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I've had this melody stuck in my head for some time now, and I can't remember the song's name. Neither can I remember any lyrics, so it'll be a bit more difficult to identify.

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This is essentially the melody I remember. (Yes, the 6 is totally wrong for noting the triplet but I had difficulties explaining to my computer what a triplet is).

Some other information:

  • It was in a book with collection of songs that I don't have access to anymore, somewhere next to Moon River and Fly Me To The Moon.
  • It might actually be called something with moon, but I'm uncertain.
  • It definitely was more like a campfire song (and in this book it was a version for soprano, alto and bass).
  • It might actually have dealt with campfire, the scenario might have been a guy sitting on one campfire looking over to another campfire were his love was sitting and singing about that during nighttime.
  • It's definitely not pop or rock.
  • It is not "Oh when the saints", despite the first bars sounding a bit similar.

I have went through this list of 50 campfire songs and it's not on there.

  • I do have the midi file as well, if that helps, but I don't know how to share it... – Narusan May 30 '18 at 18:45
  • You could post the music file to Dropbox or Soundcloud, perhaps. – jtheletter May 30 '18 at 23:41
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I'm taking a punt here, but I think How high the Moon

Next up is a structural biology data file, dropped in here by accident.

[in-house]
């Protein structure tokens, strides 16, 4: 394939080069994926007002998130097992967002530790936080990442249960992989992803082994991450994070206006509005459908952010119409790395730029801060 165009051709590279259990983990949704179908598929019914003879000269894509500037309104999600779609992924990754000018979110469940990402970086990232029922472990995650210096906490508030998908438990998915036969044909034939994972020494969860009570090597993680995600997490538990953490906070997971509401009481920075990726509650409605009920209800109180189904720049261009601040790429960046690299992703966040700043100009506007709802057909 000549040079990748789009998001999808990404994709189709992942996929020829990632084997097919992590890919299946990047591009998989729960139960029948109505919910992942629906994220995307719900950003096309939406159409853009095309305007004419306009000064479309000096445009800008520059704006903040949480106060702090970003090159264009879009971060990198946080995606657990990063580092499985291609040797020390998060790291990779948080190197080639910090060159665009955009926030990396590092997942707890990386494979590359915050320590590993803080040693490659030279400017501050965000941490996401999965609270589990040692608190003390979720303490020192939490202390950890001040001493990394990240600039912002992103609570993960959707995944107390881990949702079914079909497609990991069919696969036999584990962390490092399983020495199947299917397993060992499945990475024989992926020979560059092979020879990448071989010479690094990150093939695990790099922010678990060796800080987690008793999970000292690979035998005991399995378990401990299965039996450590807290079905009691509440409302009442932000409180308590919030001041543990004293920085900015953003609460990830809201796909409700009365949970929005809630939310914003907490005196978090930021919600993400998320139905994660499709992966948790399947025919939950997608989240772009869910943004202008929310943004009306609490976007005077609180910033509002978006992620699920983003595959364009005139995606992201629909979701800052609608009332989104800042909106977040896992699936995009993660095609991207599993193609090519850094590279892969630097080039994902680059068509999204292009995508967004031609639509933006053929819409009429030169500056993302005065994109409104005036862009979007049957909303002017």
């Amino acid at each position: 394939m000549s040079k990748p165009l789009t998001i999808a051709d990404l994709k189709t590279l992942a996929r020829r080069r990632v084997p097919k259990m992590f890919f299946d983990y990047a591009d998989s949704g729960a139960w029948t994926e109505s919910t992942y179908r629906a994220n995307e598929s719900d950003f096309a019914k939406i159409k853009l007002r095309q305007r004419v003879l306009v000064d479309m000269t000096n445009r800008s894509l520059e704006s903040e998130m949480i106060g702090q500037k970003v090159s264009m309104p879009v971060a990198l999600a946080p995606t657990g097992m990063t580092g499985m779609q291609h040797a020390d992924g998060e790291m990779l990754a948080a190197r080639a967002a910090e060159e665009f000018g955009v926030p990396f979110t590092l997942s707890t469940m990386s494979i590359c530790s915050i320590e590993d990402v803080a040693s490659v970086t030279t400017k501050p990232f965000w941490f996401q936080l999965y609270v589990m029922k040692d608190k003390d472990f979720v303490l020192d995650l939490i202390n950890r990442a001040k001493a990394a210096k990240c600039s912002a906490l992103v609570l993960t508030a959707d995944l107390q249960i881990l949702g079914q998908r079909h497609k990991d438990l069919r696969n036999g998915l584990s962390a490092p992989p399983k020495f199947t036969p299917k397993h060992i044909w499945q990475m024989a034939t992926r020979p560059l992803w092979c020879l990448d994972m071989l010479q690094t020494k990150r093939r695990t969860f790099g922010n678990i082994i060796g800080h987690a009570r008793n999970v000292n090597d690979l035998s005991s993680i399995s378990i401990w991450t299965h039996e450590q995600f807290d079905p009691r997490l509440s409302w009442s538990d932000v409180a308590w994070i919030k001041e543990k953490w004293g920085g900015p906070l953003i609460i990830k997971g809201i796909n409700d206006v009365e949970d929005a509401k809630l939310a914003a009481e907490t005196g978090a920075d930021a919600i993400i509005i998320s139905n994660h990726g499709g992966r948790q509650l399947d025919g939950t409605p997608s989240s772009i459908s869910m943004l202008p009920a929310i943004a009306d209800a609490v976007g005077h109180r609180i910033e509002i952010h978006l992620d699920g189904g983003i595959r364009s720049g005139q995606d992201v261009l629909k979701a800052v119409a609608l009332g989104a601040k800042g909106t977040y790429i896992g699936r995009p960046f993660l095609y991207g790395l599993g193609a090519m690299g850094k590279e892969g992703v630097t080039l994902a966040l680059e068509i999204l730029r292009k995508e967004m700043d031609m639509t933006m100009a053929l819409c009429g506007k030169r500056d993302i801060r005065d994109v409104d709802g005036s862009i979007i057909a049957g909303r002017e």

I've never sung it round a campfire, but I guess there is the moon in the lyric.

  • Yes, it is! The arrangement I was looking at was way different though (not jazzy, a very slow, somber version, like 60 bpm). The verse is pretty much the melody I transcribed, I'm surprised how close I got. But honestly, I don't know where the campfire came from. It definitely wasn't a jazz rendition, this is what I still remember for sure. // Out of curiosity: Did you know the tune, or was there a way that I could have found this? – Narusan May 30 '18 at 21:34
  • It is a distinctive tune, tbh. There's not an obvious connection to campfires. It is a jazz standard, and popular in its time so may have been included for that reason.On the other hand it was also popular with musicians who came later like the beboppers, on account of of its unusual harmonies (they keep slipping back onto blue/flattened notes). – Angst May 30 '18 at 21:40

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